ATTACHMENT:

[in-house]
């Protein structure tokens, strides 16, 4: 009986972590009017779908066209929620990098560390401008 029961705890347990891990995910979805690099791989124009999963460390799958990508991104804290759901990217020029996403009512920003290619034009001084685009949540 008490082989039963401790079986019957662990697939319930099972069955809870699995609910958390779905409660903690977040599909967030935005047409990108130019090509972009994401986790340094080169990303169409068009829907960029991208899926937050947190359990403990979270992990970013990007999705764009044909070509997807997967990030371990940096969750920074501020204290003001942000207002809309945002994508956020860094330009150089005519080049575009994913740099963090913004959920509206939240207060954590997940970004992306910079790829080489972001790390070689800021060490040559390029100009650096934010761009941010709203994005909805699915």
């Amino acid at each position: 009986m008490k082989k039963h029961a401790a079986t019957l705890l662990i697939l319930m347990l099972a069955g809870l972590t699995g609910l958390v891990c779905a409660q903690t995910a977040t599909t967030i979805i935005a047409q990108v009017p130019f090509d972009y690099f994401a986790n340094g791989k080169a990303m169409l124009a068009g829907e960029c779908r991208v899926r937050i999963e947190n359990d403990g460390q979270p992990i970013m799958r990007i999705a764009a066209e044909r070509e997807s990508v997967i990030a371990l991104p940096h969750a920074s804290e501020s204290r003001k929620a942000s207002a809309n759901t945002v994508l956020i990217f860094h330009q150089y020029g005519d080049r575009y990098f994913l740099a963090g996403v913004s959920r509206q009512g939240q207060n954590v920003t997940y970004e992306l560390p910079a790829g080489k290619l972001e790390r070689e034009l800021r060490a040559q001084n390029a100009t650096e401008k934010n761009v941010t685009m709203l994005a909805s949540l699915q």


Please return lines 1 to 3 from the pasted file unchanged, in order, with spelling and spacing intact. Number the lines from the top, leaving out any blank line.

[in-house]
């Protein structure tokens, strides 16, 4: 009986972590009017779908066209929620990098560390401008 029961705890347990891990995910979805690099791989124009999963460390799958990508991104804290759901990217020029996403009512920003290619034009001084685009949540 008490082989039963401790079986019957662990697939319930099972069955809870699995609910958390779905409660903690977040599909967030935005047409990108130019090509972009994401986790340094080169990303169409068009829907960029991208899926937050947190359990403990979270992990970013990007999705764009044909070509997807997967990030371990940096969750920074501020204290003001942000207002809309945002994508956020860094330009150089005519080049575009994913740099963090913004959920509206939240207060954590997940970004992306910079790829080489972001790390070689800021060490040559390029100009650096934010761009941010709203994005909805699915």
């Amino acid at each position: 009986m008490k082989k039963h029961a401790a079986t019957l705890l662990i697939l319930m347990l099972a069955g809870l972590t699995g609910l958390v891990c779905a409660q903690t995910a977040t599909t967030i979805i935005a047409q990108v009017p130019f090509d972009y690099f994401a986790n340094g791989k080169a990303m169409l124009a068009g829907e960029c779908r991208v899926r937050i999963e947190n359990d403990g460390q979270p992990i970013m799958r990007i999705a764009a066209e044909r070509e997807s990508v997967i990030a371990l991104p940096h969750a920074s804290e501020s204290r003001k929620a942000s207002a809309n759901t945002v994508l956020i990217f860094h330009q150089y020029g005519d080049r575009y990098f994913l740099a963090g996403v913004s959920r509206q009512g939240q207060n954590v920003t997940y970004e992306l560390p910079a790829g080489k290619l972001e790390r070689e034009l800021r060490a040559q001084n390029a100009t650096e401008k934010n761009v941010t685009m709203l994005a909805s949540l699915q």